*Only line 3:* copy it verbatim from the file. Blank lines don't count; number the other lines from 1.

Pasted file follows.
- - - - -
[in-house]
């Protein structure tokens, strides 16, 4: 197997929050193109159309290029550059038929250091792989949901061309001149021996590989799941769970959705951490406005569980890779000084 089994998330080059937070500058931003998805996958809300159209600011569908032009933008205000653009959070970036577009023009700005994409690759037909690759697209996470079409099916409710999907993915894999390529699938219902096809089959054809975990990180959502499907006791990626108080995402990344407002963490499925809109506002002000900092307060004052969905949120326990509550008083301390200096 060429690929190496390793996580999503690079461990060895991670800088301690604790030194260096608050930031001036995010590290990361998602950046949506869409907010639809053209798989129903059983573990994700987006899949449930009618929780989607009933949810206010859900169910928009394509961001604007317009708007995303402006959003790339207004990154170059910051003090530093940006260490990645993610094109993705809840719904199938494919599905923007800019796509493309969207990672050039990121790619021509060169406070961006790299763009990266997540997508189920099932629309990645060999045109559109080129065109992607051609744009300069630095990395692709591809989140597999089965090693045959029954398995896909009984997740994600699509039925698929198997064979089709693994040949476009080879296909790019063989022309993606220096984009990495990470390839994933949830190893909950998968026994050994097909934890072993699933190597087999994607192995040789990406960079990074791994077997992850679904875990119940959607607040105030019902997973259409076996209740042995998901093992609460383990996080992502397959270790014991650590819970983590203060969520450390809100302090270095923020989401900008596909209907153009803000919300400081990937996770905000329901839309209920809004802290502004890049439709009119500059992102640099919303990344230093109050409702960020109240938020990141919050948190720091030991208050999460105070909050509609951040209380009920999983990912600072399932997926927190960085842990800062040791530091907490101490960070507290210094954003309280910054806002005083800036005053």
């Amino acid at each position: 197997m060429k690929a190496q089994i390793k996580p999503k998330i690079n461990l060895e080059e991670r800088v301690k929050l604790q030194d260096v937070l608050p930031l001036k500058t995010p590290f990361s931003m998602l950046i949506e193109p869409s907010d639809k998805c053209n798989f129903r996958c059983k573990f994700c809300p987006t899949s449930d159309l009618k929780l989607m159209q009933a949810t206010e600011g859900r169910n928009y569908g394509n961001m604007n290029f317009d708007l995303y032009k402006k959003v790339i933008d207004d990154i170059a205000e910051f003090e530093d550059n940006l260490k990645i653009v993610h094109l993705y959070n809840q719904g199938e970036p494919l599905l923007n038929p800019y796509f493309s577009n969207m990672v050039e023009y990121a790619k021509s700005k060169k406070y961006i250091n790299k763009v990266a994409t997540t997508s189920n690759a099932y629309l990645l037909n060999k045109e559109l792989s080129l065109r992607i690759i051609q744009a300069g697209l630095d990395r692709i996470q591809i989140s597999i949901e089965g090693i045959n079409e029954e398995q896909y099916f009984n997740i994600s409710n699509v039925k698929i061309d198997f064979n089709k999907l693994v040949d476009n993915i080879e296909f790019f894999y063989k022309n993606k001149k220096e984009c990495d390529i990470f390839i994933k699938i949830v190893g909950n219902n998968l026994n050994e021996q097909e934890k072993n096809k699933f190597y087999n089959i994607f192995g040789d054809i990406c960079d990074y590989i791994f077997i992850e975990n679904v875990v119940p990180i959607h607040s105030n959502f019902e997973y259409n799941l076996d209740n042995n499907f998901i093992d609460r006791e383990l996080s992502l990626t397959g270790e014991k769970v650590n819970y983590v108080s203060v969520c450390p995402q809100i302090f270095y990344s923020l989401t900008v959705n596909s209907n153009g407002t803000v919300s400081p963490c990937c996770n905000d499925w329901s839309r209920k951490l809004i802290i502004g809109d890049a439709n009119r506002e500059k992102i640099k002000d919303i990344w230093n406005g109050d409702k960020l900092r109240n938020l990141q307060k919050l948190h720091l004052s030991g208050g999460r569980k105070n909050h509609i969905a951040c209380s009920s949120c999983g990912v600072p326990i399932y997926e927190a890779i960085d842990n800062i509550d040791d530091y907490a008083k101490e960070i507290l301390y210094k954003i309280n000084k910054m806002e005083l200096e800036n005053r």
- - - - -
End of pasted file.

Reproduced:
């Amino acid at each position: 197997m060429k690929a190496q089994i390793k996580p999503k998330i690079n461990l060895e080059e991670r800088v301690k929050l604790q030194d260096v937070l608050p930031l001036k500058t995010p590290f990361s931003m998602l950046i949506e193109p869409s907010d639809k998805c053209n798989f129903r996958c059983k573990f994700c809300p987006t899949s449930d159309l009618k929780l989607m159209q009933a949810t206010e600011g859900r169910n928009y569908g394509n961001m604007n290029f317009d708007l995303y032009k402006k959003v790339i933008d207004d990154i170059a205000e910051f003090e530093d550059n940006l260490k990645i653009v993610h094109l993705y959070n809840q719904g199938e970036p494919l599905l923007n038929p800019y796509f493309s577009n969207m990672v050039e023009y990121a790619k021509s700005k060169k406070y961006i250091n790299k763009v990266a994409t997540t997508s189920n690759a099932y629309l990645l037909n060999k045109e559109l792989s080129l065109r992607i690759i051609q744009a300069g697209l630095d990395r692709i996470q591809i989140s597999i949901e089965g090693i045959n079409e029954e398995q896909y099916f009984n997740i994600s409710n699509v039925k698929i061309d198997f064979n089709k999907l693994v040949d476009n993915i080879e296909f790019f894999y063989k022309n993606k001149k220096e984009c990495d390529i990470f390839i994933k699938i949830v190893g909950n219902n998968l026994n050994e021996q097909e934890k072993n096809k699933f190597y087999n089959i994607f192995g040789d054809i990406c960079d990074y590989i791994f077997i992850e975990n679904v875990v119940p990180i959607h607040s105030n959502f019902e997973y259409n799941l076996d209740n042995n499907f998901i093992d609460r006791e383990l996080s992502l990626t397959g270790e014991k769970v650590n819970y983590v108080s203060v969520c450390p995402q809100i302090f270095y990344s923020l989401t900008v959705n596909s209907n153009g407002t803000v919300s400081p963490c990937c996770n905000d499925w329901s839309r209920k951490l809004i802290i502004g809109d890049a439709n009119r506002e500059k992102i640099k002000d919303i990344w230093n406005g109050d409702k960020l900092r109240n938020l990141q307060k919050l948190h720091l004052s030991g208050g999460r569980k105070n909050h509609i969905a951040c209380s009920s949120c999983g990912v600072p326990i399932y997926e927190a890779i960085d842990n800062i509550d040791d530091y907490a008083k101490e960070i507290l301390y210094k954003i309280n000084k910054m806002e005083l200096e800036n005053r």